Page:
“Lines” by Charles Henry Foster

by Ann Neilson

Lines
By Charles Henry Foster

‘OLD WOOD, OLD BOOKS, OLD FRIENDS, OLD WIN.’

I.
OLD wood, that has stood ‘mid the tempests rude,
Whose fibres the years have woven;
Brought by sturdy arm from some ancient farm,
And in faggots[*] deftly cloven:
In the forest dim each stalwart limb
On the tough old tree has thickened;
And now, by its heat, won from wind and sleet,
My shivering frame is quickened.
At this gladsome hearth; I can guess the worth
Of the blasts it has grimly weathered,
As with crackle and roar it yields the store
Of warmth it has slowly gathered:
While the embers glow, my fancies go,
By the cheering flame up-kindled:
Now, with sudden leap the dogs I heap;*
In my musing the blaze had dwindled.

II.
Old books from their nooks, with searching looks,
I bear to the lighted table;
As I gaze within, I try to win
The fact in their cunning fable.
Now the worlds of old their lore unfold,
As converse I hold with the ages;
And I hoard their dowers through the waxing hours,
While scanning the painted pages.
Then the Christian seers of the middle years,
When the Church had might and glory,
Wield weapons dense, in the Faith’s defence,
Or chant some martyr’s story.
Oh! the earnest word is for ever heard,
From the open page that speaketh;
And the souls of men sound it back again,
And in deathless echoes it breaketh.

III.
Old friends HEAVEN sends, and my study ends;
Right joysome is our greeting;
In gay discourse we prove the force
Of the love in our bosoms beating:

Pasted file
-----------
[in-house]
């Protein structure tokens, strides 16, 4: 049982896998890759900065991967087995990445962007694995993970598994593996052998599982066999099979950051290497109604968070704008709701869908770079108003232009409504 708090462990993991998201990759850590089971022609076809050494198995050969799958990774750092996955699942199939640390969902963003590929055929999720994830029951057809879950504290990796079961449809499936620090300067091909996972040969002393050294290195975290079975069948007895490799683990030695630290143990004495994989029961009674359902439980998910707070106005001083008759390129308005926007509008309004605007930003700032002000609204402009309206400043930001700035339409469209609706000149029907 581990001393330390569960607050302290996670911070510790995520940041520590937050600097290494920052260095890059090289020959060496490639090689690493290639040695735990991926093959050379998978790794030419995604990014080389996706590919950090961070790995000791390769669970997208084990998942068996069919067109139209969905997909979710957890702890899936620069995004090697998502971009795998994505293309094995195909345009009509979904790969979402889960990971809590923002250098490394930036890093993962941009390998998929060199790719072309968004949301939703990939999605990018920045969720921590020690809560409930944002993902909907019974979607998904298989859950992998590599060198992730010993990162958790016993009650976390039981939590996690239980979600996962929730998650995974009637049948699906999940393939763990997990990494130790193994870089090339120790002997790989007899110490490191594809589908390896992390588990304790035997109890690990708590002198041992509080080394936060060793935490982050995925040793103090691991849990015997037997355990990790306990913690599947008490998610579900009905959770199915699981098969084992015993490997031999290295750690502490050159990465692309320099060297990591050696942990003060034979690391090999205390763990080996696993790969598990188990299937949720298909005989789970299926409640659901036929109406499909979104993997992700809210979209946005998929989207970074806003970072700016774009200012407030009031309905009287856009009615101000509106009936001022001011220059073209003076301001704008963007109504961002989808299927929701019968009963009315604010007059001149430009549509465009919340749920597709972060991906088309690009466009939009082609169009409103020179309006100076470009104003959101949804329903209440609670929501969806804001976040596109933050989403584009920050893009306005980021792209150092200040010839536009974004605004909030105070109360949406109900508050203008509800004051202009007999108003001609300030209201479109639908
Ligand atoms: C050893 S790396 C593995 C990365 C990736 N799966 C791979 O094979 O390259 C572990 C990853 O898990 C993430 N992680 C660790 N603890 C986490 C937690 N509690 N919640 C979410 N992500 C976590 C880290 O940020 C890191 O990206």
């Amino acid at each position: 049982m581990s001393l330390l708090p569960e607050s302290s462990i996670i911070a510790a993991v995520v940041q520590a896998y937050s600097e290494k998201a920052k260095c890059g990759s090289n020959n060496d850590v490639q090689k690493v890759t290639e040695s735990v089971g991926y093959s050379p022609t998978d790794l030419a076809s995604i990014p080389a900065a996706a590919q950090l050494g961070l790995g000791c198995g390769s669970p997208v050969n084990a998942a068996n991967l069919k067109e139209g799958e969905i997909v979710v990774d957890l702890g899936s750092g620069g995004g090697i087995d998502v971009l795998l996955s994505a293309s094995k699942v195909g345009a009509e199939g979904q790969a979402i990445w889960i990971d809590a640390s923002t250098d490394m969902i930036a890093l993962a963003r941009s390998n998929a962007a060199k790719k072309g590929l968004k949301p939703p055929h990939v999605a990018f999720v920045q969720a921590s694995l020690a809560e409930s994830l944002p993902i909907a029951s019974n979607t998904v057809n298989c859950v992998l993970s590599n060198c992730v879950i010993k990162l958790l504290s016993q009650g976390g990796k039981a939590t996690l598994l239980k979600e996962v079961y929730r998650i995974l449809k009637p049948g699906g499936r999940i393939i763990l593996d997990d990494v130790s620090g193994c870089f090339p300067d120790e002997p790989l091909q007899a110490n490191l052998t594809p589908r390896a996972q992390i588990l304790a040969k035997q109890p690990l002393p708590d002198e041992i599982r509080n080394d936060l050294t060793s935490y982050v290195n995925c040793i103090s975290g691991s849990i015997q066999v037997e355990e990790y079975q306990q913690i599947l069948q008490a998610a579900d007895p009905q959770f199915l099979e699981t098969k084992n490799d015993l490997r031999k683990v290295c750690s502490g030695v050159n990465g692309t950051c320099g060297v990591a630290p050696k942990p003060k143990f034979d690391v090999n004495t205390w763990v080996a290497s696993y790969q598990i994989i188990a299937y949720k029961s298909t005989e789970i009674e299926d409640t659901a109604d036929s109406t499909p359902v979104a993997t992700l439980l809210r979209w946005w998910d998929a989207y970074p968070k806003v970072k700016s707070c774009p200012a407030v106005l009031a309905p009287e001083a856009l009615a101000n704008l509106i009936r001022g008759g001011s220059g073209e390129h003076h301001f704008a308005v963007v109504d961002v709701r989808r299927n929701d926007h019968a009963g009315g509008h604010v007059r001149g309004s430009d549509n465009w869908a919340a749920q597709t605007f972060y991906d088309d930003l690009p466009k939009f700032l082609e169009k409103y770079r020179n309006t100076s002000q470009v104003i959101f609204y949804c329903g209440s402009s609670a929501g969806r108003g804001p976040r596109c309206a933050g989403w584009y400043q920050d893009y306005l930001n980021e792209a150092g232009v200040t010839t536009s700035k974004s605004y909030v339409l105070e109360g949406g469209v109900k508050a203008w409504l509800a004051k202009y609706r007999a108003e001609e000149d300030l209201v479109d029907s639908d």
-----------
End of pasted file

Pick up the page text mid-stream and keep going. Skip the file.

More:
Now the merry shout rings cheerly out,
As the lively jest is started;
Now wells the tear as we sadly hear
Of some kind soul departed.
In an alien land, still a friendly hand
To his last dark slumber laid him;
And the honors due to a heart so true,
In prayerful sorrow paid him.
Oh! friendship pure will aye endure,
When this masque below is ended,
And in union dear in a better sphere
We meet with the dead ascended.

IV.
Old wine, divine, born of Gallia’s vine,
From its cellared covert bringing,
We quaff its wealth of mirth and heath,
As its genial beams ‘t is flinging.
Now we tread the realm where falls the film
That dulls this mortal vision,
And our mounting dreams are bright with gleams
From the blissful fields of Elysian.
While beats the storm our souls grow warm,
Our spirits its shrieks embolden;
And the song we raise in the glad GOD’S praise,
Who brought us this blessing golden.
PROMETHEUS gave flame, but till BACCHUS came,
Men knew not the truth of feelings,
The swift-winged thought and the wisdom caught
From the ruddy bowl’s revealing.

[*In order to spare confusion and address concern regarding this term, refer to this 19th century definition of the term: “A bundle of sticks bound together as fuel.”]

*———’LIGNA super foco
Large reponens.’—HOR. Lib. I, CARMEN IX.